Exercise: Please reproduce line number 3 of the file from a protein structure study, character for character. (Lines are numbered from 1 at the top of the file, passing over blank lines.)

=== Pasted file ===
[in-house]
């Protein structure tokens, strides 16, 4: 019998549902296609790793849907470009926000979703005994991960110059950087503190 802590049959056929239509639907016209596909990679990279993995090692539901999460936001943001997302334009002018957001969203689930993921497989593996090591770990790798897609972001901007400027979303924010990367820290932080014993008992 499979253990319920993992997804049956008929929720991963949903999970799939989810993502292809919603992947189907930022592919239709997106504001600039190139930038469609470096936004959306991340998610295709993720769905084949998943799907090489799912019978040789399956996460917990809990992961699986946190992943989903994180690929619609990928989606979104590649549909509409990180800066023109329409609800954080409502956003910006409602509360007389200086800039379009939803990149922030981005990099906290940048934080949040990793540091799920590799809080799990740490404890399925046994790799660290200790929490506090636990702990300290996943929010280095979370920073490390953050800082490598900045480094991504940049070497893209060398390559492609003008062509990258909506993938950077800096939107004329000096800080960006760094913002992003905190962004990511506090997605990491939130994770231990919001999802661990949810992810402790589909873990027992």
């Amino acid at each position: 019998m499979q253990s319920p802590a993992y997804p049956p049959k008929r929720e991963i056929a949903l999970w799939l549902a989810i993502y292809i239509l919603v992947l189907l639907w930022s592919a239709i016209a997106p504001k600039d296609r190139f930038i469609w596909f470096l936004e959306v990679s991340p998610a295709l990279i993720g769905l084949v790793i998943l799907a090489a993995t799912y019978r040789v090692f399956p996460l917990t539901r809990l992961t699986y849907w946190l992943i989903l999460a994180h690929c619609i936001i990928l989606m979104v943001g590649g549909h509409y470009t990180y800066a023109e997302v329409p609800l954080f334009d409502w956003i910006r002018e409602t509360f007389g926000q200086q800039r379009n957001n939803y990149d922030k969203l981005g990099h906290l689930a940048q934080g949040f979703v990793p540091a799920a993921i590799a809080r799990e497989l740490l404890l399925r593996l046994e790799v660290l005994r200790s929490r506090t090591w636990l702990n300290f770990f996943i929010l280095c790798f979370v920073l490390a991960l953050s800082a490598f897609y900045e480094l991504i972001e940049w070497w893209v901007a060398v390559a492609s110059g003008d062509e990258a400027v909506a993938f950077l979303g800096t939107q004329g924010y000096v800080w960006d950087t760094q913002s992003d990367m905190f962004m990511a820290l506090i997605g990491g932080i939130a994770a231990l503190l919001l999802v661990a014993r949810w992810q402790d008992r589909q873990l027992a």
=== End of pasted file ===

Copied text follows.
């Amino acid at each position: 019998m499979q253990s319920p802590a993992y997804p049956p049959k008929r929720e991963i056929a949903l999970w799939l549902a989810i993502y292809i239509l919603v992947l189907l639907w930022s592919a239709i016209a997106p504001k600039d296609r190139f930038i469609w596909f470096l936004e959306v990679s991340p998610a295709l990279i993720g769905l084949v790793i998943l799907a090489a993995t799912y019978r040789v090692f399956p996460l917990t539901r809990l992961t699986y849907w946190l992943i989903l999460a994180h690929c619609i936001i990928l989606m979104v943001g590649g549909h509409y470009t990180y800066a023109e997302v329409p609800l954080f334009d409502w956003i910006r002018e409602t509360f007389g926000q200086q800039r379009n957001n939803y990149d922030k969203l981005g990099h906290l689930a940048q934080g949040f979703v990793p540091a799920a993921i590799a809080r799990e497989l740490l404890l399925r593996l046994e790799v660290l005994r200790s929490r506090t090591w636990l702990n300290f770990f996943i929010l280095c790798f979370v920073l490390a991960l953050s800082a490598f897609y900045e480094l991504i972001e940049w070497w893209v901007a060398v390559a492609s110059g003008d062509e990258a400027v909506a993938f950077l979303g800096t939107q004329g924010y000096v800080w960006d950087t760094q913002s992003d990367m905190f962004m990511a820290l506090i997605g990491g932080i939130a994770a231990l503190l919001l999802v661990a014993r949810w992810q402790d008992r589909q873990l027992a």